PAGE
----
The Pentagon is warning that if North Korea continues to develop nuclear weapon technology, it could have a missile capable of reaching the U.S. mainland soon.
During its annual report to Congress, the Pentagon said that North Korea is continuing to develop its Taepodong-2 missile, which may be able to reach parts of the U.S. The missile, assuming North Korean engineers are continuing to develop it, will have the capability to carry a nuclear payload across the Pacific Ocean if it is configured as an intercontinental ballistic missile.
In December, North Korea was successfully able to launch a rocket that delivered a satellite into space, which is an illustration of the country’s long-range missile advances.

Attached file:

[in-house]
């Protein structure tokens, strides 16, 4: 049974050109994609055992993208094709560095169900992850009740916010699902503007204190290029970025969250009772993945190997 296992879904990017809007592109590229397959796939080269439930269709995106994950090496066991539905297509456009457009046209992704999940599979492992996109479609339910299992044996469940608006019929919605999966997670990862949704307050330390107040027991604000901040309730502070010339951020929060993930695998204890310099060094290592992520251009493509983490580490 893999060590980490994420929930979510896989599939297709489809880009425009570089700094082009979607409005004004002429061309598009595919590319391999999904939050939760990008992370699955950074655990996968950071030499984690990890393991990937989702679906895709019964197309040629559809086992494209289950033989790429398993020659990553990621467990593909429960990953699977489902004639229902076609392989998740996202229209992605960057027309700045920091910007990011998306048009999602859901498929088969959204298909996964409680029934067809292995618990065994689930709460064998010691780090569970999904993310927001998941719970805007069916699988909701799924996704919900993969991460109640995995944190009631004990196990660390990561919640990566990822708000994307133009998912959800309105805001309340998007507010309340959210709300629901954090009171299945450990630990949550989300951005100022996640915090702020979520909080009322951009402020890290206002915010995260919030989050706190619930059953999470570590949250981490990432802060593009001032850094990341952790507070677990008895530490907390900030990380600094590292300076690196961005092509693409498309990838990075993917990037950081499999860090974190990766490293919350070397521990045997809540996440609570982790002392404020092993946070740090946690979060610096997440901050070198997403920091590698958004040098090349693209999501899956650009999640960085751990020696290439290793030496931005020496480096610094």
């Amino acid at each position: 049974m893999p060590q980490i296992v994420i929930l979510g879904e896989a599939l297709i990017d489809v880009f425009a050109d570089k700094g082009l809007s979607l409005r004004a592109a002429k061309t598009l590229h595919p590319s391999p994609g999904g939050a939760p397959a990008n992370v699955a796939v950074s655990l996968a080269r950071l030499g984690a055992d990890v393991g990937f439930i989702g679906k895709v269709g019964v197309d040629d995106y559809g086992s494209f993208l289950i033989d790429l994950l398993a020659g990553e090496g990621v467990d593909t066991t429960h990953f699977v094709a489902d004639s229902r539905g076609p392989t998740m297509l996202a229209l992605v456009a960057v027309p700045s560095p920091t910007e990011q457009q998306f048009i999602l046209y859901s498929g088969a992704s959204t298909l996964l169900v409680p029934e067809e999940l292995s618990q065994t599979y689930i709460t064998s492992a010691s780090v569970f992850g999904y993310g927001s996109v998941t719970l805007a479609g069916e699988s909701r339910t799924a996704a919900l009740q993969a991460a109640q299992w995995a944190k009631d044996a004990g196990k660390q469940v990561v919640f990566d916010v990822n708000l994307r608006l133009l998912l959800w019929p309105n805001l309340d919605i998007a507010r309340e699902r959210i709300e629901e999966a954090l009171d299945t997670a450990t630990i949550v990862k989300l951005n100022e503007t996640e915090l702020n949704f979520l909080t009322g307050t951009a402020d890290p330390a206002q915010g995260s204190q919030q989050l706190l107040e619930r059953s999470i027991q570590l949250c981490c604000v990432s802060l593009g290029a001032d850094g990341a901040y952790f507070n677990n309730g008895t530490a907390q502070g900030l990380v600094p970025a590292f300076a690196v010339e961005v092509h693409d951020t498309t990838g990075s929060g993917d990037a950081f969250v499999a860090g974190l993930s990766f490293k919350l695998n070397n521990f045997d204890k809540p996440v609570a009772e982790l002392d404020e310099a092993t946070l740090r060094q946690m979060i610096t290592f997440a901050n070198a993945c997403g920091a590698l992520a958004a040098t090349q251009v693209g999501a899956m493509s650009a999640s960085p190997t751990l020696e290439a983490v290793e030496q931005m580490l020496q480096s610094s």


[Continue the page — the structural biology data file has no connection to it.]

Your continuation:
"These advances in ballistic-missile delivery systems, coupled with developments in nuclear technology ... are in line with North Korea's stated objective of being able to strike the U.S. homeland," the report said. "North Korea will move closer to this goal, as well as increase the threat it poses to U.S. forces and allies in the region, if it continues testing and devoting scarce regime resources to these programs."
In addition, Kim Jong-un conducted a nuclear test in February, which initiated a barrage of new U.N. sanctions and a backlash of threats from Pyongyang. Over the last two months, Pyongyang has demonstrated its increasingly concerning rhetoric, which the Pentagon claims shows its willingness to "undertake provocative and destabilizing behavior."
The U.S. has bumped up security in the region, as North Korea threats included strikes in South Korea and the U.S. territory of Guam. The U.S. has also attempted to increase and improve its diplomatic relations with China in order to provide further safeguards against an increasingly unstable regime.